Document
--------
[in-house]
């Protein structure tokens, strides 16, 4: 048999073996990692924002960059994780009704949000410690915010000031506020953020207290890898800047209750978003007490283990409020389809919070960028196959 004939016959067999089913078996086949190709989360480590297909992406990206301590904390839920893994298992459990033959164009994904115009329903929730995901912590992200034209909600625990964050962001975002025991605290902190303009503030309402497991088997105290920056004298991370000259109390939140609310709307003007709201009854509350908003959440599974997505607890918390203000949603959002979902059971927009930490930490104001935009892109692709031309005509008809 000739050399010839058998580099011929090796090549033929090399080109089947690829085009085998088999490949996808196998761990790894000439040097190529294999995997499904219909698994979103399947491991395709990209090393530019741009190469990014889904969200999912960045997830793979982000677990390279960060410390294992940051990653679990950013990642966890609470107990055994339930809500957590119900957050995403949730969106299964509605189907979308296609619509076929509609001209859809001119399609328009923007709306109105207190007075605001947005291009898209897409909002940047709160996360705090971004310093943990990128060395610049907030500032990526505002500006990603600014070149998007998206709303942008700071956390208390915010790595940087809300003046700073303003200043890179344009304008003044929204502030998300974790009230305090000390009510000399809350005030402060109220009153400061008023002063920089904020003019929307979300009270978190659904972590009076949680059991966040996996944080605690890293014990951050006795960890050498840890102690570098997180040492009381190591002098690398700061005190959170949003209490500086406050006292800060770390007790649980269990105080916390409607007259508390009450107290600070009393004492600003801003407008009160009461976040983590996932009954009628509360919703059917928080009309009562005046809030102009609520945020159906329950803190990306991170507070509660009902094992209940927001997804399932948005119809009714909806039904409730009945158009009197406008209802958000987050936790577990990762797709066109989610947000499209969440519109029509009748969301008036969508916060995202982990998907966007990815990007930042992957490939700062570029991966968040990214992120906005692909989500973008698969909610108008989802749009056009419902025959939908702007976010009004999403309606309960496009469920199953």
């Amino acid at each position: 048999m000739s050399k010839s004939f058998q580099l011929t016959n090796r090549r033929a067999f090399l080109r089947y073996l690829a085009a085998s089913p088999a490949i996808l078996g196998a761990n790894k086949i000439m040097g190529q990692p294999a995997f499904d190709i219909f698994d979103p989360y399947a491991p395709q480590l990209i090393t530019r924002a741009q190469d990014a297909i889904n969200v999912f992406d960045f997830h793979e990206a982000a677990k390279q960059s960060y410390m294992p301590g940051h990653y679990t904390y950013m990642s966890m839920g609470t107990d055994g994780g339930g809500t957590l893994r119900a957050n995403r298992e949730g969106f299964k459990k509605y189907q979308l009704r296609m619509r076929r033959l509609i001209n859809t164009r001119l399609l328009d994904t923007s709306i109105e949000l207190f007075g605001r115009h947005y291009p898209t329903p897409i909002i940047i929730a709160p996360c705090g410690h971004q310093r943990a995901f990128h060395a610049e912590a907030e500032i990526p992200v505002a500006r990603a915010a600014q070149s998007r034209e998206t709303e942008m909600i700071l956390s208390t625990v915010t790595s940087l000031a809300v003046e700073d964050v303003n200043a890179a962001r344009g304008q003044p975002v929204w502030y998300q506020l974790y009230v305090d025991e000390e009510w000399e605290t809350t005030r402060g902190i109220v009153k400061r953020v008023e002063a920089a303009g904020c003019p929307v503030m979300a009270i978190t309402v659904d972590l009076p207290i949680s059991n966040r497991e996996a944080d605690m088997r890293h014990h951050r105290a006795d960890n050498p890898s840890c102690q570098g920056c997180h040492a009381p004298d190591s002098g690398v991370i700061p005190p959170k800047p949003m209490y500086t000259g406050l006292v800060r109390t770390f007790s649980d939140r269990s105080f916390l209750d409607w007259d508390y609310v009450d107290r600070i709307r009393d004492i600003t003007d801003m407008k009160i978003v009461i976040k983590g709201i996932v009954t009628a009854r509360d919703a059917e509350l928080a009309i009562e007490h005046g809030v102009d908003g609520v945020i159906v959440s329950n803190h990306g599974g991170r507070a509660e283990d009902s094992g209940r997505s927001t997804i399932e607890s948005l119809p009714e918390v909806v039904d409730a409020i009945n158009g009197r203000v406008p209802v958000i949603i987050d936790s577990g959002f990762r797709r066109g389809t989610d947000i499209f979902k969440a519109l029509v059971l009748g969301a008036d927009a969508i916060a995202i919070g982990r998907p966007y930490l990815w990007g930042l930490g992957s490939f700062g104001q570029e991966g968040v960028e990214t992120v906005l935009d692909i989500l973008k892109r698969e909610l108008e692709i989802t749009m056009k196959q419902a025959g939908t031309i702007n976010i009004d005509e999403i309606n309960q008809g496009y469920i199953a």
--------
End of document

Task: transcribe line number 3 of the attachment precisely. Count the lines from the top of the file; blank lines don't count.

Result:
């Amino acid at each position: 048999m000739s050399k010839s004939f058998q580099l011929t016959n090796r090549r033929a067999f090399l080109r089947y073996l690829a085009a085998s089913p088999a490949i996808l078996g196998a761990n790894k086949i000439m040097g190529q990692p294999a995997f499904d190709i219909f698994d979103p989360y399947a491991p395709q480590l990209i090393t530019r924002a741009q190469d990014a297909i889904n969200v999912f992406d960045f997830h793979e990206a982000a677990k390279q960059s960060y410390m294992p301590g940051h990653y679990t904390y950013m990642s966890m839920g609470t107990d055994g994780g339930g809500t957590l893994r119900a957050n995403r298992e949730g969106f299964k459990k509605y189907q979308l009704r296609m619509r076929r033959l509609i001209n859809t164009r001119l399609l328009d994904t923007s709306i109105e949000l207190f007075g605001r115009h947005y291009p898209t329903p897409i909002i940047i929730a709160p996360c705090g410690h971004q310093r943990a995901f990128h060395a610049e912590a907030e500032i990526p992200v505002a500006r990603a915010a600014q070149s998007r034209e998206t709303e942008m909600i700071l956390s208390t625990v915010t790595s940087l000031a809300v003046e700073d964050v303003n200043a890179a962001r344009g304008q003044p975002v929204w502030y998300q506020l974790y009230v305090d025991e000390e009510w000399e605290t809350t005030r402060g902190i109220v009153k400061r953020v008023e002063a920089a303009g904020c003019p929307v503030m979300a009270i978190t309402v659904d972590l009076p207290i949680s059991n966040r497991e996996a944080d605690m088997r890293h014990h951050r105290a006795d960890n050498p890898s840890c102690q570098g920056c997180h040492a009381p004298d190591s002098g690398v991370i700061p005190p959170k800047p949003m209490y500086t000259g406050l006292v800060r109390t770390f007790s649980d939140r269990s105080f916390l209750d409607w007259d508390y609310v009450d107290r600070i709307r009393d004492i600003t003007d801003m407008k009160i978003v009461i976040k983590g709201i996932v009954t009628a009854r509360d919703a059917e509350l928080a009309i009562e007490h005046g809030v102009d908003g609520v945020i159906v959440s329950n803190h990306g599974g991170r507070a509660e283990d009902s094992g209940r997505s927001t997804i399932e607890s948005l119809p009714e918390v909806v039904d409730a409020i009945n158009g009197r203000v406008p209802v958000i949603i987050d936790s577990g959002f990762r797709r066109g389809t989610d947000i499209f979902k969440a519109l029509v059971l009748g969301a008036d927009a969508i916060a995202i919070g982990r998907p966007y930490l990815w990007g930042l930490g992957s490939f700062g104001q570029e991966g968040v960028e990214t992120v906005l935009d692909i989500l973008k892109r698969e909610l108008e692709i989802t749009m056009k196959q419902a025959g939908t031309i702007n976010i009004d005509e999403i309606n309960q008809g496009y469920i199953a």